Neshobe Elementary School identifies and addresses radon infiltration

BRANDON — School administrators are assuring parents of students at Neshobe Elementary that they are taking steps to mitigate the dangers of elevated radon gas levels in the Brandon building.

In the district’s letter to parents last Wednesday, Rutland Northeast Supervisory Union Superintendent Jeanńe Collins said these screening values are not an immediate health concern to students or staff as there is no known acute health effects associated with exposure to radon.

“The Department of Health has been very clear there is no imminent health risk,” Collins said. “The district is taking proactive steps to mitigate elevated levels that exist and have probably existed for years.”

Her Jan. 2 letter was a follow up to an initial letter sent to parents Dec. 19 alerting them to early positive test results for radon.

Radon is an invisible, odorless and tasteless gas, with no immediate health symptoms, that comes from the breakdown of uranium inside the earth. The naturally occurring gas can sometimes get trapped in enclosed spaces. Simple test kits can reveal the amount of radon in any building. High levels of the gas can be fixed with simple and affordable venting techniques.

At Neshobe, RNESU immediately contracted a company to do additional testing. Testing equipment was set up for five days during the holiday break and picked up on Jan. 2. The district is hoping to have the results of those tests back this week.

In addition, the district is also running the air exchangers 24 hours a day, seven days a week now. Previously the exchangers were turned off on weekends.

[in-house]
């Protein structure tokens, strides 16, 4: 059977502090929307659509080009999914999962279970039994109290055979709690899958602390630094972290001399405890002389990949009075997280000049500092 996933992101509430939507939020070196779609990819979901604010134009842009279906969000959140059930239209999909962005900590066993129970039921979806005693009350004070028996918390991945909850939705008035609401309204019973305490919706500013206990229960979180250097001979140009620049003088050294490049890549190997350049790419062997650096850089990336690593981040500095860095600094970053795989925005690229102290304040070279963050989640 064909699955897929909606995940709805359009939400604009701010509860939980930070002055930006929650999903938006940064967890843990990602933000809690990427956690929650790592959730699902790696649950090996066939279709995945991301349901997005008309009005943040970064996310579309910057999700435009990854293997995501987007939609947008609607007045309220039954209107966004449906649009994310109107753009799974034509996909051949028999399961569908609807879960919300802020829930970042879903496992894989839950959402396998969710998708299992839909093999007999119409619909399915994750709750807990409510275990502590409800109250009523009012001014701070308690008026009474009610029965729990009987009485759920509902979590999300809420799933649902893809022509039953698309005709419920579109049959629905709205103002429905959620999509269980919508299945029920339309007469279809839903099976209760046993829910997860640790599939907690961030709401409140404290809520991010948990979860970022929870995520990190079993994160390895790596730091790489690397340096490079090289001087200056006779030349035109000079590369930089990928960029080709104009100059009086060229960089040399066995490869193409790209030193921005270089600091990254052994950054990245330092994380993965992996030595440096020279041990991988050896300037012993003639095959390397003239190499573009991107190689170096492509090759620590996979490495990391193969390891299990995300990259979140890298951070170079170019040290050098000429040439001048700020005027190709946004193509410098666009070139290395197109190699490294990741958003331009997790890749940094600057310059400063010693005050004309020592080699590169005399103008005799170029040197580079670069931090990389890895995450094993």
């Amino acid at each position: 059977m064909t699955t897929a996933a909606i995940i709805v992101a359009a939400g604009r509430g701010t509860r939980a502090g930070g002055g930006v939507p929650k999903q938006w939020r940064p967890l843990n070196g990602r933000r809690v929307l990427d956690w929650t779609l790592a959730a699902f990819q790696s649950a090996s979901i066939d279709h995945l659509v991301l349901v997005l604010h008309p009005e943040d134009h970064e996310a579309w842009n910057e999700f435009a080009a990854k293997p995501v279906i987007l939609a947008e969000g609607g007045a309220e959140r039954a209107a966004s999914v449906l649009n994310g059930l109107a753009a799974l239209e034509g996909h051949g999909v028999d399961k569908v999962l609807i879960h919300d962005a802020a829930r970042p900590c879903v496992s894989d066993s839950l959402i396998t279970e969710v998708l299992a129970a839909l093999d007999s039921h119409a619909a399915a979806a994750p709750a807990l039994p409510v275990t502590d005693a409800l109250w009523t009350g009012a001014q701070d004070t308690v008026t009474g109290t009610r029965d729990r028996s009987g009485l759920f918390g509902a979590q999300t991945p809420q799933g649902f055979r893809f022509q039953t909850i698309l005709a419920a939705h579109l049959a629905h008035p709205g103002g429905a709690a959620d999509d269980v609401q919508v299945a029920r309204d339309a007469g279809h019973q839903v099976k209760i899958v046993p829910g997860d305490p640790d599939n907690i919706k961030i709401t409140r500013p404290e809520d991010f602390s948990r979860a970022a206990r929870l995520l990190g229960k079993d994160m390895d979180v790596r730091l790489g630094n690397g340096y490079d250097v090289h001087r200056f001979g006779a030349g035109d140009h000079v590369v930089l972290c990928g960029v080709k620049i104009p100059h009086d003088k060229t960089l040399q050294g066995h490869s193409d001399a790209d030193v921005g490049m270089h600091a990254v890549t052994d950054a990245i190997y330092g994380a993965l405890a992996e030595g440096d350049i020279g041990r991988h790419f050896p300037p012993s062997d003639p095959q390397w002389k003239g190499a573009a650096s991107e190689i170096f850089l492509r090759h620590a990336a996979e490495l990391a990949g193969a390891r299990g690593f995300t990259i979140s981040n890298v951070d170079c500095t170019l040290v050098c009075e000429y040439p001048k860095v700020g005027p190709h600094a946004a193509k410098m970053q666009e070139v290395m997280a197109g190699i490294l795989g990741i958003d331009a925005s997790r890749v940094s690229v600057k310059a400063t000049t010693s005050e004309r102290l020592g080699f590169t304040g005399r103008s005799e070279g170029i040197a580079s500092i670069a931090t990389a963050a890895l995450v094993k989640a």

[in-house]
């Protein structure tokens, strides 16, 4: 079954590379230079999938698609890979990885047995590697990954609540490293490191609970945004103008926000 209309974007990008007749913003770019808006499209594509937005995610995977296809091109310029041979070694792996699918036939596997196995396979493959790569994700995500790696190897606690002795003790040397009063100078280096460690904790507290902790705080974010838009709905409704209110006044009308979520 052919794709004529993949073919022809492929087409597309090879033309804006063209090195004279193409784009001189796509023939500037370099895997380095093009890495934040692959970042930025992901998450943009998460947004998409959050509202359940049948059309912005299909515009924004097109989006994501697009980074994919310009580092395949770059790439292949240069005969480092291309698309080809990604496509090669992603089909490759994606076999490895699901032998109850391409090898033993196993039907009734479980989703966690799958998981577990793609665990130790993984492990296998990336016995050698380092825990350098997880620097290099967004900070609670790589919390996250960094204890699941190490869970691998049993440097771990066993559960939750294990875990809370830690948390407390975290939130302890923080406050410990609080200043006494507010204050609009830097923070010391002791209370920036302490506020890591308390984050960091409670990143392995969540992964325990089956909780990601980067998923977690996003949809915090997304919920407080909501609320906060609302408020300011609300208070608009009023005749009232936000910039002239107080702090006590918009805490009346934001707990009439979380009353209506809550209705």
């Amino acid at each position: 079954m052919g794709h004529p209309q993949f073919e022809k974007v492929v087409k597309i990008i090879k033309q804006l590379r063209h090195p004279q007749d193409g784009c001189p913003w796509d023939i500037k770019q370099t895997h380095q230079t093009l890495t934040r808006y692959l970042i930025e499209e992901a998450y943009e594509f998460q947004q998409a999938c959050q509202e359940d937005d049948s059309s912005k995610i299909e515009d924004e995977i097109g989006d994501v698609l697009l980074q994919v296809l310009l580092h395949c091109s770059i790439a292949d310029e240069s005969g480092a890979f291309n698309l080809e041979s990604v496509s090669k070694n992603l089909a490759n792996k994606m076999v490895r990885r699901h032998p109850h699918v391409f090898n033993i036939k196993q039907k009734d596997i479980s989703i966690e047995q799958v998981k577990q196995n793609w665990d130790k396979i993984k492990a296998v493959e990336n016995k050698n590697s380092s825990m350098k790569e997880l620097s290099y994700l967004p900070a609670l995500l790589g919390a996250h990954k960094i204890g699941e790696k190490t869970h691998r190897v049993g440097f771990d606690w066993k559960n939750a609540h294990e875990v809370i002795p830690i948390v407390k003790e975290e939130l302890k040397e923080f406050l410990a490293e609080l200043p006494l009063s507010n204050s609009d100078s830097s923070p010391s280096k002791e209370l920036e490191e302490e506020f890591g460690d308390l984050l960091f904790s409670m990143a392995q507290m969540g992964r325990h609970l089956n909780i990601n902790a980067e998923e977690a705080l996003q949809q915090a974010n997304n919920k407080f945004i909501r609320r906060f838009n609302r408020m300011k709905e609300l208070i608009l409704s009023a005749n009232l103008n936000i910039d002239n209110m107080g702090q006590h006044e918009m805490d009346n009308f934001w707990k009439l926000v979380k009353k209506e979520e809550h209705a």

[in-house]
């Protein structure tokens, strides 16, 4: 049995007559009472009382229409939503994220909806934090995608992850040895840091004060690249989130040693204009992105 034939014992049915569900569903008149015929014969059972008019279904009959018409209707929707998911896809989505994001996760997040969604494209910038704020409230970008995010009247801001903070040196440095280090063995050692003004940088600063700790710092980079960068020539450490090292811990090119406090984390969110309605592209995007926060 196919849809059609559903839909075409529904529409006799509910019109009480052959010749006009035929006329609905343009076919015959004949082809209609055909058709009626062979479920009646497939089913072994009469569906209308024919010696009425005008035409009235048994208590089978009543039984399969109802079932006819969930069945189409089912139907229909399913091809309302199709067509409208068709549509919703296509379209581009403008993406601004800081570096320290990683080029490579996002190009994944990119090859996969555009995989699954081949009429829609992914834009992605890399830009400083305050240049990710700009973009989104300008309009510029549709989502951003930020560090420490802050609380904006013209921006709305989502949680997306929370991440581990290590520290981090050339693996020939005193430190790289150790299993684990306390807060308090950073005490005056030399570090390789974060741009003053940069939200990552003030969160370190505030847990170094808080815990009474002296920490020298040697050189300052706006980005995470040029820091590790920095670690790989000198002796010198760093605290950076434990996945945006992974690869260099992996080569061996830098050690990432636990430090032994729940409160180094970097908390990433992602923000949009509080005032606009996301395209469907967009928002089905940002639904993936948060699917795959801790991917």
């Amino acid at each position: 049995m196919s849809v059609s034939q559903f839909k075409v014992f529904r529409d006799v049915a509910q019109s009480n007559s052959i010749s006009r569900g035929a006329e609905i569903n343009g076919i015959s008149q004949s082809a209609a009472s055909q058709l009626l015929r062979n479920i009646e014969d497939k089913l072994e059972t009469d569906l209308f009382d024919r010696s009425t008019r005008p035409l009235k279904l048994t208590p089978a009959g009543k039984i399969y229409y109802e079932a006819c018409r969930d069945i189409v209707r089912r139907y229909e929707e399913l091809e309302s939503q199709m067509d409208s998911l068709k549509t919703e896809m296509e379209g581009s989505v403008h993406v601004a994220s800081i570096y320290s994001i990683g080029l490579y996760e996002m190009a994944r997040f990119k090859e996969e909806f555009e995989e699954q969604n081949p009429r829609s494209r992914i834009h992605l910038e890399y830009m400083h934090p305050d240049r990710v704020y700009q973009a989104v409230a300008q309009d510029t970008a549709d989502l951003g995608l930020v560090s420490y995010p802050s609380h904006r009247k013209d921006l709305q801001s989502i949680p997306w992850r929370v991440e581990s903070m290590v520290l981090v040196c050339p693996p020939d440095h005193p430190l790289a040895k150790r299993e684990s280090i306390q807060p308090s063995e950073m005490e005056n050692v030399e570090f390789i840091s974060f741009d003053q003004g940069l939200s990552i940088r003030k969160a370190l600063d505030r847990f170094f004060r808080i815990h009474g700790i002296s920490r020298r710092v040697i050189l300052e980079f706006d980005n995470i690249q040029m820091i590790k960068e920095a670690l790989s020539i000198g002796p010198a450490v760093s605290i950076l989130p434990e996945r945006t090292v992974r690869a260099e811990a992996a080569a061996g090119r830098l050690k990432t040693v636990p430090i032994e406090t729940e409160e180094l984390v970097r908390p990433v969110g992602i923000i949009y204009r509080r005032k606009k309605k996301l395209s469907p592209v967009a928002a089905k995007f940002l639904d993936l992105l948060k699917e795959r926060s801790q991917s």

The Vermont Health Department and the U.S. Environmental Protection Agency recommend that all homes and schools be tested for radon, and that actions be taken to reduce radon levels detected at or above 4.0 picocuries per liter (pCi/L). Radon levels below 4.0 pCi/L still pose some risk, and so state and federal health officials recommend considering action to reduce radon levels detected at or above 2.0 pCi/L.

The EPA has been testing schools nationally and the Department of Health has been offering to test schools locally for radon gas. Collins volunteered for Neshobe radon testing. On Dec. 4, Health Department staff placed 50 test kits throughout Neshobe and picked them up 72 hours later. After testing, results revealed that many of the classrooms in the school had elevated levels of radon gas.

Radon levels at or above 4.0 pCi/L were detected in the following rooms: Room 47, 11.5 pCi/L; Room 48, 9.8; Room 50, 10.8; Room 52, 11.0; Room 53 (Learning Center), 10.9; Room 56, 8.2; Room 58, 8.4; Room 61, 10.1; Room 62, 13.3; Room 63, 4.4; Brick Building Teacher’s Room, 19.4; and N. Bird’s Office, 4.1.

While health officials are giving assurances that elevated radon at Neshobe should not be a great worry, the situation is not without concern,

According to the EPA website, radon is the number-one cause of lung cancer among non-smokers. Overall, radon is the second-leading cause of lung cancer. Radon is responsible for about 21,000 lung cancer deaths every year. About 2,900 of these deaths occur among people who have never smoked.

In January of 2005, then U.S. Surgeon General Richard H. Carmona released a national health advisory and warned about the risks of breathing radon.

“Indoor radon is the second-leading cause of lung cancer in the United States and breathing it over prolonged periods can present a significant health risk to families all over the county,” Dr. Carmona said. “It’s important to know that this threat is completely preventable. Radon can be detected with a simple test and fixed through well-established venting techniques.”

Anyone interested in testing their own home for radon, can request a free, long-term test kit from the Vermont Health Department’s Radon Program by calling 1-800-439-8550 or emailing radon@vermont.gov.

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